The junctures between the seasons are the perfect time to cleanse the body of any excesses which might have built up, both in the body and the mind. Failure to do this is an invitation for disease to set in, if the body/mind is in a weakened state.
During the summer months of Pitta Season, excess heat is likely to have accumulated and it is imperative that we find ways to release that heat before Vata Season (fall-early winter) is underway.
Have you ever wondered why the heart is the first organ to function during the fetal development process? One of the reasons why the heart is the first organ to function is, because it is an electromagnetic field generator that acts like a broadcasting device. As the heart beats, it sends out electromagnetic waves that contain essential information. These waves of information are received by all cells of the fetus; therefore, they affect how the fetus is developed.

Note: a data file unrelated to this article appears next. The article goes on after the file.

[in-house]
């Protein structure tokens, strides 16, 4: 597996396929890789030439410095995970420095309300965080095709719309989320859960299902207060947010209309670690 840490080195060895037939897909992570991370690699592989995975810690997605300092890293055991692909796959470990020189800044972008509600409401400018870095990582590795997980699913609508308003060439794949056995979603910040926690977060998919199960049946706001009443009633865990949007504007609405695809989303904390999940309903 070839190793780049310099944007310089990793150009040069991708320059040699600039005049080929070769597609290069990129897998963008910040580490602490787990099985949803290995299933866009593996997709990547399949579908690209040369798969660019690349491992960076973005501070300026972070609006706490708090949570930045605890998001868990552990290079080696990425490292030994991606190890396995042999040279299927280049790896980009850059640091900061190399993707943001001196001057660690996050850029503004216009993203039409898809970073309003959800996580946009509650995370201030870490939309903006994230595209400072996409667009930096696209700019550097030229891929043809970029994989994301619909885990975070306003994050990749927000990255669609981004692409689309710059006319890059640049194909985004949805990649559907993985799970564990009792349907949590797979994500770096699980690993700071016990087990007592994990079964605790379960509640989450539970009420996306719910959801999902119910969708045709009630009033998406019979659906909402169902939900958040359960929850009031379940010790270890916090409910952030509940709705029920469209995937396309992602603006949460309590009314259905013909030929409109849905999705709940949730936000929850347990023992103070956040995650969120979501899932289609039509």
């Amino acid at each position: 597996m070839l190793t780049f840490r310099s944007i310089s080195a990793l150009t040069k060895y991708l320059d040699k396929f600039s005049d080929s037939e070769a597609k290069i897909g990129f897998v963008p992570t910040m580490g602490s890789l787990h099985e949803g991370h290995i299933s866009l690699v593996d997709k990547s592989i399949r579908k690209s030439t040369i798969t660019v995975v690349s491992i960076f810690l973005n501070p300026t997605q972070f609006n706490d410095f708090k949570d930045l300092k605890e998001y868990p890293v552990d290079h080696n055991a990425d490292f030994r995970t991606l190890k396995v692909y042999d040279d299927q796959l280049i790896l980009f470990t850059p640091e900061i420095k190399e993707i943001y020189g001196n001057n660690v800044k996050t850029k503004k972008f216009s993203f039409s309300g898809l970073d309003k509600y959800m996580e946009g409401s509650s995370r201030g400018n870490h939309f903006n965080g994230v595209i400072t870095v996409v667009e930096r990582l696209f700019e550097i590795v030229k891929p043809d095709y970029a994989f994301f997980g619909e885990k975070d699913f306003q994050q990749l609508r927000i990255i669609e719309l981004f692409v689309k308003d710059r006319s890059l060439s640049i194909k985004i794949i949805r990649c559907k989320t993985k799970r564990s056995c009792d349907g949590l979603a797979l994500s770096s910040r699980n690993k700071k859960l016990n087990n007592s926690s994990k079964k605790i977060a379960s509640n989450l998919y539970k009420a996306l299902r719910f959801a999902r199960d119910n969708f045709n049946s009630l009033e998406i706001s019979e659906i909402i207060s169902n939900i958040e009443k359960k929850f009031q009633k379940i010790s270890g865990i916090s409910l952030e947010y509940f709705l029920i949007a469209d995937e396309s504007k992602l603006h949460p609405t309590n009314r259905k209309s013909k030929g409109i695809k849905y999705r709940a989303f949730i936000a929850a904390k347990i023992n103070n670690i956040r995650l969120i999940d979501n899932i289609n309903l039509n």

Today is the Summer Solstice for those of us living in the Northern Hemisphere. Here in New York City where I live, the weather bounced back and forth like a ping-pong ball for several weeks. I love ping-pong, but my body had a really hard time adjusting to all of the weather fluctuations. In the month of June so far, we went from hot and humid 90’s, to windy and rainy 50’s, and back to warm and sunny.
Ayurveda’s seasonal calendar revolves around the three doshas–Vata, Pitta, and Kapha. The doshas are forces or energies comprised of the five elements–space (ether), air, fire, water and earth that make up our human physiology. The same elements that are in Nature are within us, as well. According to the Ayurvedic calendar, we have entered Pitta season (late spring through summer). The elements associated with Pitta are fire and water. It is the energy of transformation, the metabolic force in our body that rules digestion. Pitta also rules our intelligence, our eyes, body temperature and skin coloration. It is seated in the stomach and small intestines.
Kate Middleton is planning to use hypnotherapy to ease the agony of labour when she gives birth in July.